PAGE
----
Diamond Jubilee: Anti-monarchists' views
- 3 June 2012
- From the section UK
While much of the UK is celebrating the Queen's 60 years on the throne, for people who want Britain to have an elected head of state, the festivities are grating.
Some are making their feelings clear in a protest at the Thames Pageant, while others have decided to leave the country until Jubilee fever has passed.
Anti-monarchist BBC News website readers have been telling us how they are spending their Jubilee long weekend.
Steven Gauge, Caterham
I'll be going to the anti-monarchy protest near Tower Bridge on Sunday. It's high time we had an elected head of state instead of this ridiculous, expensive, out-dated farce.
All around the world, people are standing up for democracy. A politician would be the choice of thousands of people. Nobody got to choose the Queen.
I don't really understand why everyone is so passive and accepting of the monarchy.
I think people turn off their critical faculties when evaluating the monarchy. We just decide that the Queen is lovely without thinking about it.
The question is whether the record of 60 years is something to be genuinely proud of, and whether things would have been different if we had had an elected head of state to drive changes forward.
With all of this uncritical and bizarre coverage, there might be a reasonable turnout at the protest. A lot of people might like to make a point.
Steve Hughes, Scunthorpe
I shall be out of the country to avoid this nonsense. I'm packing now to go on holiday with my wife to Macedonia.
The idea of celebrating the Queen's life of luxury and privilege at our expense makes me want to vomit.
I live abroad, but I've been in Scunthorpe for the past two weeks, looking after my mother. I had a stroll round this morning, and in two hours I saw only two houses with any kind of bunting. There were half a dozen token flags, but that was it.
In the pub last night, six or seven of us at the table were discussing the monarchy, and lots of other people were joining in.
Most were remarking that this celebration is happening at a time of austerity, when a lot of men are losing their jobs in the steel works.
An elderly couple admitted they felt guilty about criticising the monarchy. They felt they were being unpatriotic. I told them they were being nothing of the sort.
I think the media, especially the press, have misjudged the mood. There is a growing undercurrent of anger about this.
Greg Davies, Slough
I'm going to the protest party Republic are holding, in the hope of showing the world that not everyone in the UK is celebrating 60 years of an un-elected figurehead in Britain.
It's good that someone is going to put an alternative case to the media.
After this country has its month-long party, we'll all be in the same position as before. We're being told to just wave a flag at the Queen and everything will be all right.
I've nothing against the Queen personally. It's just a moral issue about having an unelected head of state in the 21st century. How can we be an example to countries ruled by despots in the rest of the world?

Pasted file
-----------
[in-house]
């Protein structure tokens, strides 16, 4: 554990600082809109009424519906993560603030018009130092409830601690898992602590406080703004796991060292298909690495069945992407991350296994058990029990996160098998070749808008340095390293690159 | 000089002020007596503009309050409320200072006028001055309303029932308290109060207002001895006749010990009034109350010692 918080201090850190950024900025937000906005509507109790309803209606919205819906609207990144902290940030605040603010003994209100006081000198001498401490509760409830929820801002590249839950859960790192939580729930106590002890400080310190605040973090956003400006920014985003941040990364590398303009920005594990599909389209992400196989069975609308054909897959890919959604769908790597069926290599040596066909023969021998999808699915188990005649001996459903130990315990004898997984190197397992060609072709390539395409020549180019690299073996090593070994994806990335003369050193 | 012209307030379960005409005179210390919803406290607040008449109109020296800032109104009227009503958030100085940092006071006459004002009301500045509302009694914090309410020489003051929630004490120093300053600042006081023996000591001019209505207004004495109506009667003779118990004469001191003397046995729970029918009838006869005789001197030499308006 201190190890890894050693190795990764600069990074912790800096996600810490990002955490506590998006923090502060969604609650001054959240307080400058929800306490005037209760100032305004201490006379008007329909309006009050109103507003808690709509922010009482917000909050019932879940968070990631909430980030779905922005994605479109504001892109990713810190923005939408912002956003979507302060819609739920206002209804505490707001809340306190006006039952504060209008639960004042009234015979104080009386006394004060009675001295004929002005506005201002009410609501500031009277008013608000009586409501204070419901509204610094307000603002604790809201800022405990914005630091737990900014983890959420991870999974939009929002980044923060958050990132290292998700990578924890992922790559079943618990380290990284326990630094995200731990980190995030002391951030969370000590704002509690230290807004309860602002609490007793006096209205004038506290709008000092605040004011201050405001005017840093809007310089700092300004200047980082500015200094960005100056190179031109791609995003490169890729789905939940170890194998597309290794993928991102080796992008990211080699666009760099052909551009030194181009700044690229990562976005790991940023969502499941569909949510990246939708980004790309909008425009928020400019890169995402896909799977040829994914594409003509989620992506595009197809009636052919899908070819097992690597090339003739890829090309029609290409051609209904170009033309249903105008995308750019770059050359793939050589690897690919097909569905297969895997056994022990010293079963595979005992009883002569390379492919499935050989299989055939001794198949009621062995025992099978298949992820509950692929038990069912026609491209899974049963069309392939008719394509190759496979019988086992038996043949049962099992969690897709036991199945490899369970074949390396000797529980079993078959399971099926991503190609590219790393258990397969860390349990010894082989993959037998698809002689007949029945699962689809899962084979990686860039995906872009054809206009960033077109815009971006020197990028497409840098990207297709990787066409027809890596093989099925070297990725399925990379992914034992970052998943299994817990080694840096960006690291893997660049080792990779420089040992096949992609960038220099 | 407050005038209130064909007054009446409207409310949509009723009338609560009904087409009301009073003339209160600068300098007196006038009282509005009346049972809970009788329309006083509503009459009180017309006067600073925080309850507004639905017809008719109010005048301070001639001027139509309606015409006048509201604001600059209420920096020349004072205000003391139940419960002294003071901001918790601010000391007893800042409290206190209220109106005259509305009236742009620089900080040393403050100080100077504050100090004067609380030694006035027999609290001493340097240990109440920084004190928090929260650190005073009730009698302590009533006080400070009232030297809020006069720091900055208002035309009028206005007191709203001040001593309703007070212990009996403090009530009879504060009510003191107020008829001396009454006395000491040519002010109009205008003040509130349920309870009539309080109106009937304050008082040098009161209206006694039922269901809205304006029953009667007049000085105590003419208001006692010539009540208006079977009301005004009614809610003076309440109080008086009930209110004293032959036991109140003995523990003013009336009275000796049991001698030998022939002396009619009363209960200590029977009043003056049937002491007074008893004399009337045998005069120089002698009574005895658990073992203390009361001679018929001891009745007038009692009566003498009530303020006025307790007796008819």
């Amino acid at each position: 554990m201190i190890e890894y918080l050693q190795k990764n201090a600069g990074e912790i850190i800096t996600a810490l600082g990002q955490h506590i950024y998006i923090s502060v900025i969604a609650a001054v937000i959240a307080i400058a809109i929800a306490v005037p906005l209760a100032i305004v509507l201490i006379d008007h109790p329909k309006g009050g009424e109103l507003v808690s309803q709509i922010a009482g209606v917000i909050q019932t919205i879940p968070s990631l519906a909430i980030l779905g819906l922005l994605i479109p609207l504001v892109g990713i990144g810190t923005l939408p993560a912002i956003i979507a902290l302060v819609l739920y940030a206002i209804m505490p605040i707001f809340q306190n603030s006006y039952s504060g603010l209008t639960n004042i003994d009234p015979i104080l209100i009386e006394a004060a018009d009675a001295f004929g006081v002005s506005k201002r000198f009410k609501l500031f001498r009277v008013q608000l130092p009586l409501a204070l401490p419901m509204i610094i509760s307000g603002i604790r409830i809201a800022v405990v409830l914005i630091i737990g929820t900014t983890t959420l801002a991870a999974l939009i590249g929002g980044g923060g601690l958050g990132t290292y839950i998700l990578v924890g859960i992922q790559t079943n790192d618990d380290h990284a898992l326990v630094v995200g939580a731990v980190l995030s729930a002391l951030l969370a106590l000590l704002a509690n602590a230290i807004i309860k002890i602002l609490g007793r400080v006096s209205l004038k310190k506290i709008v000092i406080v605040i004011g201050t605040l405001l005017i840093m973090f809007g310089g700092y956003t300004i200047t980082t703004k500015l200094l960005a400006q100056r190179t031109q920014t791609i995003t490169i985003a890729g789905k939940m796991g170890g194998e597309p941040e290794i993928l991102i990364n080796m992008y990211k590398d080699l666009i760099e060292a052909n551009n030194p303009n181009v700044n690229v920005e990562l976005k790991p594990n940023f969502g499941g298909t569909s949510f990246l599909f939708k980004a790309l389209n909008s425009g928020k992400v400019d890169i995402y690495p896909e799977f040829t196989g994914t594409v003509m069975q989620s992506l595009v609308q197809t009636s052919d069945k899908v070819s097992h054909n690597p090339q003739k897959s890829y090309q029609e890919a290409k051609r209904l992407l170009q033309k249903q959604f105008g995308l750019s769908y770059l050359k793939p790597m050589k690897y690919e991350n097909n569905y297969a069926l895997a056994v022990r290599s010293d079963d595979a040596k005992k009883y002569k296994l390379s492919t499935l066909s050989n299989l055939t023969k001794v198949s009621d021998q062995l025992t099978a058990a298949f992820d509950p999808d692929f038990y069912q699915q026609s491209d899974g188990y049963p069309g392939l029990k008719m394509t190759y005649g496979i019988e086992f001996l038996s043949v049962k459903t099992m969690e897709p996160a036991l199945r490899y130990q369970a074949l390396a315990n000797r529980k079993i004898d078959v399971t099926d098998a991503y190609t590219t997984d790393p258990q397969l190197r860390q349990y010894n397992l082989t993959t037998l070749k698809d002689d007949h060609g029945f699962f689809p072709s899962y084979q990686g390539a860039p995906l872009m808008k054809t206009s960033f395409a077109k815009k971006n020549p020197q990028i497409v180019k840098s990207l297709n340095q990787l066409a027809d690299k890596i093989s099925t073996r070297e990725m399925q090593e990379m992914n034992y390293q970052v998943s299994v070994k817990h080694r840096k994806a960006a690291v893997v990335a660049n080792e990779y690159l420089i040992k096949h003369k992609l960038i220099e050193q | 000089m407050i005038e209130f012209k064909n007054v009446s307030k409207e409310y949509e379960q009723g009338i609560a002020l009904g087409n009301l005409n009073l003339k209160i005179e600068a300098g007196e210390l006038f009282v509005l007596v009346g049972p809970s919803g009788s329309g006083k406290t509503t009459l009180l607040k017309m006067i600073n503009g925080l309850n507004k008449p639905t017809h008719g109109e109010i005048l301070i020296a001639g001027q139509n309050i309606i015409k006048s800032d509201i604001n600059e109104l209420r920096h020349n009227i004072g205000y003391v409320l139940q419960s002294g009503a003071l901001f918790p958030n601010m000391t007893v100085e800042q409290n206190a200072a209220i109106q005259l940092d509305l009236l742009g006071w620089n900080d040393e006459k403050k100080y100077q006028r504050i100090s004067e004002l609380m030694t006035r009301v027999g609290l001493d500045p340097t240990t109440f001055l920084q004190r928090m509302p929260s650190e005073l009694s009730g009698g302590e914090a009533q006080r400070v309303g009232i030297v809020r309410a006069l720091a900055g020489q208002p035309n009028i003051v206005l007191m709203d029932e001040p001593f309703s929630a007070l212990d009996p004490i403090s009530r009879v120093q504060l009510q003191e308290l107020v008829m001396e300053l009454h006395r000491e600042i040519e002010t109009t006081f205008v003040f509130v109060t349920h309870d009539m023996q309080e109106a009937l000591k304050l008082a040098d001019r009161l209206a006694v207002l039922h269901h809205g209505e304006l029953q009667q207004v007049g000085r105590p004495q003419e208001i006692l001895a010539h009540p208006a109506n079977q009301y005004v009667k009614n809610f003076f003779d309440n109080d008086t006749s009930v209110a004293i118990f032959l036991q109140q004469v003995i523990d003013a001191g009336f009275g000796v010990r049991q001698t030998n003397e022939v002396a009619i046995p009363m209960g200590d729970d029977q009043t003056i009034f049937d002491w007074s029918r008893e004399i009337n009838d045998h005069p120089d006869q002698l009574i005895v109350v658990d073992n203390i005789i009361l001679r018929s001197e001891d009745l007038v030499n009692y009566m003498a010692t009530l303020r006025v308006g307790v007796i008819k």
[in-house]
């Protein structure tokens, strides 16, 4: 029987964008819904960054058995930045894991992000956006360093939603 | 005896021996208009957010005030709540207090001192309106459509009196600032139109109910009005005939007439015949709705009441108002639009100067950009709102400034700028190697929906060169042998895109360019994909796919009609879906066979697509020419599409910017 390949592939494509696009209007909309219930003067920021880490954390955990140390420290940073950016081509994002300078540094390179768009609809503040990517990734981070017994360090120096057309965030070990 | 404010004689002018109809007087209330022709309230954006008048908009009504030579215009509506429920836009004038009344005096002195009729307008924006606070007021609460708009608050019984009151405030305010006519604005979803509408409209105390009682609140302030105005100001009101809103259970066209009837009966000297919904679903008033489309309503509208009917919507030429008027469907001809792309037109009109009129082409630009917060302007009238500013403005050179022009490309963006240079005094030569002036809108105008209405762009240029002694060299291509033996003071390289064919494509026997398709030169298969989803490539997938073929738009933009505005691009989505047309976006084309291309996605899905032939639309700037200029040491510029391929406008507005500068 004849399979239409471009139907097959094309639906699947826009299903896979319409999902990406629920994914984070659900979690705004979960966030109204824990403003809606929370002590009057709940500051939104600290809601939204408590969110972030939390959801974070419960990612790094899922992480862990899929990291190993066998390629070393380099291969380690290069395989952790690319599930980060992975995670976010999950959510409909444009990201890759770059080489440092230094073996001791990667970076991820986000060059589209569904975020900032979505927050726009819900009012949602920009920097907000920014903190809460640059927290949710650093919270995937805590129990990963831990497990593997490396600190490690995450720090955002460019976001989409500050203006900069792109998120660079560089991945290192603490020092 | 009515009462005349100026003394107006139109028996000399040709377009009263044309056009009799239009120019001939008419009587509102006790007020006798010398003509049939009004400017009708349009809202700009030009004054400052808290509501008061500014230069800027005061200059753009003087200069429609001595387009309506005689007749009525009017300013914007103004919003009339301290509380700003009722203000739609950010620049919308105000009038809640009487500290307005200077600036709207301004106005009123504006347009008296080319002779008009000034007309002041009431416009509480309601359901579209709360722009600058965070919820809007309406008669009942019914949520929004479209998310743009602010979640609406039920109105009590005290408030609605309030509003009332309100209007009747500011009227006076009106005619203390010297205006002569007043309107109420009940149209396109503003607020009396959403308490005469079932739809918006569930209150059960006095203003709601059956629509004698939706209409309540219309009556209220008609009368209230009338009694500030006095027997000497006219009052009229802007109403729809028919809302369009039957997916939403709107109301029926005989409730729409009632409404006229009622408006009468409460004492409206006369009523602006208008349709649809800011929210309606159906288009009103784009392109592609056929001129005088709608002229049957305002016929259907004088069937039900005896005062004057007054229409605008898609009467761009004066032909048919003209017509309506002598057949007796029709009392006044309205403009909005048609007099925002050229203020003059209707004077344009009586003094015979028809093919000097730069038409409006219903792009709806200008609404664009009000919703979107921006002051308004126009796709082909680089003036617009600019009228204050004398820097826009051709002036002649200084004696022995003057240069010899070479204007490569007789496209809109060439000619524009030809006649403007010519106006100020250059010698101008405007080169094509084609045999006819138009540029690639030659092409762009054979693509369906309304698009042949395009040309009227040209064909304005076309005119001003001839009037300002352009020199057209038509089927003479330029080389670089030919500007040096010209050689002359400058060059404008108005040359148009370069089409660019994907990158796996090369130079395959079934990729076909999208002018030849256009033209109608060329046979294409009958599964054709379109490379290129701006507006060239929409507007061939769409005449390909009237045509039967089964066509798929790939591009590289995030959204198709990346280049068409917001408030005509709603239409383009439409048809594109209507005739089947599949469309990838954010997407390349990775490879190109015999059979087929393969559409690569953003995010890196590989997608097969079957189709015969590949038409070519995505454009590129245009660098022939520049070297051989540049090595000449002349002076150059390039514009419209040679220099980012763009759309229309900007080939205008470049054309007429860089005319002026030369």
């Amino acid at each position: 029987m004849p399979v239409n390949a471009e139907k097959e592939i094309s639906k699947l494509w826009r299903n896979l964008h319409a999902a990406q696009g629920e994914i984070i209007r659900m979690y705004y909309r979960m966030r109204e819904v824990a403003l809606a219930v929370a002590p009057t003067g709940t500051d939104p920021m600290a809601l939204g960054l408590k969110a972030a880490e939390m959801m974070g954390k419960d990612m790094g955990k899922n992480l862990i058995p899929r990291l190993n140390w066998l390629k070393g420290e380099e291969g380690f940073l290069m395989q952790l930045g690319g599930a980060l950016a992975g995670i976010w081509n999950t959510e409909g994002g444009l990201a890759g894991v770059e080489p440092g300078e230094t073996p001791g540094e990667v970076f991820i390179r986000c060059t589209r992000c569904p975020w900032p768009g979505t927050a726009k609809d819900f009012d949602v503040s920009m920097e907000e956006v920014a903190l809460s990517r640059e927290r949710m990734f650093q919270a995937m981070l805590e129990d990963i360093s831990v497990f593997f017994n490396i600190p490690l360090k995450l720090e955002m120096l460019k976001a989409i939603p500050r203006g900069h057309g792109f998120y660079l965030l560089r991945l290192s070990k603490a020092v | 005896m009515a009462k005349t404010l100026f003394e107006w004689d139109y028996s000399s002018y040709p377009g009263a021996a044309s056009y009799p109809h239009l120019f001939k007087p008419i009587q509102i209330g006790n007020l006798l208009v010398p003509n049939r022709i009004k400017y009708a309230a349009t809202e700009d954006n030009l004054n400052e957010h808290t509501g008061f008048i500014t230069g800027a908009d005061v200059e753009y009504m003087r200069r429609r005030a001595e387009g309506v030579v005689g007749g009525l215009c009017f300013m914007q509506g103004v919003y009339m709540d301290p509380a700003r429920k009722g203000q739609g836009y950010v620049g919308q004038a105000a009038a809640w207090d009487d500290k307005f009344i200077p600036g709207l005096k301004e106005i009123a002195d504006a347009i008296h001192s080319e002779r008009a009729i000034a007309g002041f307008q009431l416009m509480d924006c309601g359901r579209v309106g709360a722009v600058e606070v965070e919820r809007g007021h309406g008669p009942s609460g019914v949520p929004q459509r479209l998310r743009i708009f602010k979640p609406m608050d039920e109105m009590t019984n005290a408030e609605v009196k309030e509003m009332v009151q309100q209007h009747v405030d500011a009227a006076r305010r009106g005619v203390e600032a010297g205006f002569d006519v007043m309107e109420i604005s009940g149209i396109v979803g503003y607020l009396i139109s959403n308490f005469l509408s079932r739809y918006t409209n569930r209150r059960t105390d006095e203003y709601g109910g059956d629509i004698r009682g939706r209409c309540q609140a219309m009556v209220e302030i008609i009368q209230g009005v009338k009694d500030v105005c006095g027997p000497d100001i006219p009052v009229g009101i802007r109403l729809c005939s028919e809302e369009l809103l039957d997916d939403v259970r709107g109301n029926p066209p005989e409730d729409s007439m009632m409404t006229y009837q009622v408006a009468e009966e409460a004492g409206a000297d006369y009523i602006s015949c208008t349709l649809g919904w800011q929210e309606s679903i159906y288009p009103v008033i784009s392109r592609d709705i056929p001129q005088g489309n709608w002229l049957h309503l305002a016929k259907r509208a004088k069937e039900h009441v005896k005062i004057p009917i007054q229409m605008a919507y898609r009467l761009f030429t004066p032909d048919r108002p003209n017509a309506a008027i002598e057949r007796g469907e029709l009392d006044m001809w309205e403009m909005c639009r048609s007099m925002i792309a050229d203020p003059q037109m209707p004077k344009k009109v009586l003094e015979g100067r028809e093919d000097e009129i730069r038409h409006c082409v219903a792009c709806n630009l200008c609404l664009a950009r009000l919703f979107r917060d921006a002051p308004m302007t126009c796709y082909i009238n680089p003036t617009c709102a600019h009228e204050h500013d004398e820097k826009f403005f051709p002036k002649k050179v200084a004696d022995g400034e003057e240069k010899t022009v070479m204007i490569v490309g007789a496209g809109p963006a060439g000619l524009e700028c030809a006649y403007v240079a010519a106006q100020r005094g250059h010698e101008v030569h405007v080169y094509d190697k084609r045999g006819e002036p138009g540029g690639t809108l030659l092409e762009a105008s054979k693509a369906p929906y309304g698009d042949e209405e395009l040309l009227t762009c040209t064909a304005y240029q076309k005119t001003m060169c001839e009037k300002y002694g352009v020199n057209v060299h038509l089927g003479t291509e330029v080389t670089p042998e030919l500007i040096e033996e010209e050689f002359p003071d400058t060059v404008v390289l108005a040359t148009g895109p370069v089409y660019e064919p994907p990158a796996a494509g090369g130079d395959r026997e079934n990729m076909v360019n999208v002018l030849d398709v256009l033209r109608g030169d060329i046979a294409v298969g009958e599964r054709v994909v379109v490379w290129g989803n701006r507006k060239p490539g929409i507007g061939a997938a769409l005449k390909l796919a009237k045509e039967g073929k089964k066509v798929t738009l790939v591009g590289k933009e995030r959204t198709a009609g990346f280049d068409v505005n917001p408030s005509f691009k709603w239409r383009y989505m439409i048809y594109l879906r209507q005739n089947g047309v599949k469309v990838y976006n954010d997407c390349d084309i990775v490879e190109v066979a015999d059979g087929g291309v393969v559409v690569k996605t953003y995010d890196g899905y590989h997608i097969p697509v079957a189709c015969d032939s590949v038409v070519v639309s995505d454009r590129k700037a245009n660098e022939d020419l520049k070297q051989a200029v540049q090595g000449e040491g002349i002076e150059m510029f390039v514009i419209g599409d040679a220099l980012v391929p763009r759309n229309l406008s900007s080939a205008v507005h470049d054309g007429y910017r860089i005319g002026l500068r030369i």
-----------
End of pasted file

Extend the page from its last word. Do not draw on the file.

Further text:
Much as I love being British, one of our weaknesses is that we seem to want someone to look up to, and to wave flags at.
I'd rather people worried about more important things than what the Queen is going to be wearing. Sadly I don't think it will ever change - not in my lifetime anyway. But people still have to make a stand.
Ian Stephenson, Consett
For the Diamond Jubilee weekend, I'm hoping to go for a long walk in the country, as far away from this inane foppery as possible.
Failing that, I'll be sat in front of a Danish crime drama. I only hope it will last until the end of Tuesday.
I was 10 when I first had thoughts about politics. I was dragged out to a street in Newcastle to watch a royal procession. I was asked to wave my scarf at a car that rushed past at 30 miles an hour. I thought: "Why am I doing this?" From that point, I became a republican.
I cannot understand why royal privilege exists, why one person is put above another.
The monarchist sentiment certainly exists in some people - and that's fine for them. But it's not the majority. There is an awfully big silent majority who don't care either way. And some, like me, abhor the entire charade.
I just wish it didn't impact on me so much. The BBC has gone massively over the top. If you were living in Denmark where the queen is expected to go out bicycling and shopping for hot dogs, it wouldn't be such a problem. But it's this country, with this institution, with this media - it's a problem.
Dr Aled Llion Jones, y Felinheli, Gwynedd
Despite the claims that bunting is being put out all across the UK, a word or two might be said for the towns and villages where this is not the case.
In my part of Wales the bunting is white, red and green - not for the Jubilee but for a cause of far more jubilation, the Urdd Eisteddfod, the annual Welsh-language festival of youth culture.
Let us not pretend that the government-sponsored, over-hyped and over-centralised royal jamboree is by any means universally supported in Britain; the institutional support leads to an easy simplification of the more interesting speckled nature of our island's culture. Our identities are in danger of being homogenised.
In insisting on one voice the result can only be the drowning of the minority, an outcome of no ultimate benefit for any but the most obtuse cultural imperialists.
The torch relay recently came through, and I think there is a degree of, if not ill will, then suspicion.
There is a strong feeling that funds for local events and organisations have been diverted towards London for the Olympics and the Jubilee.
Interviews by Matt Hewitt
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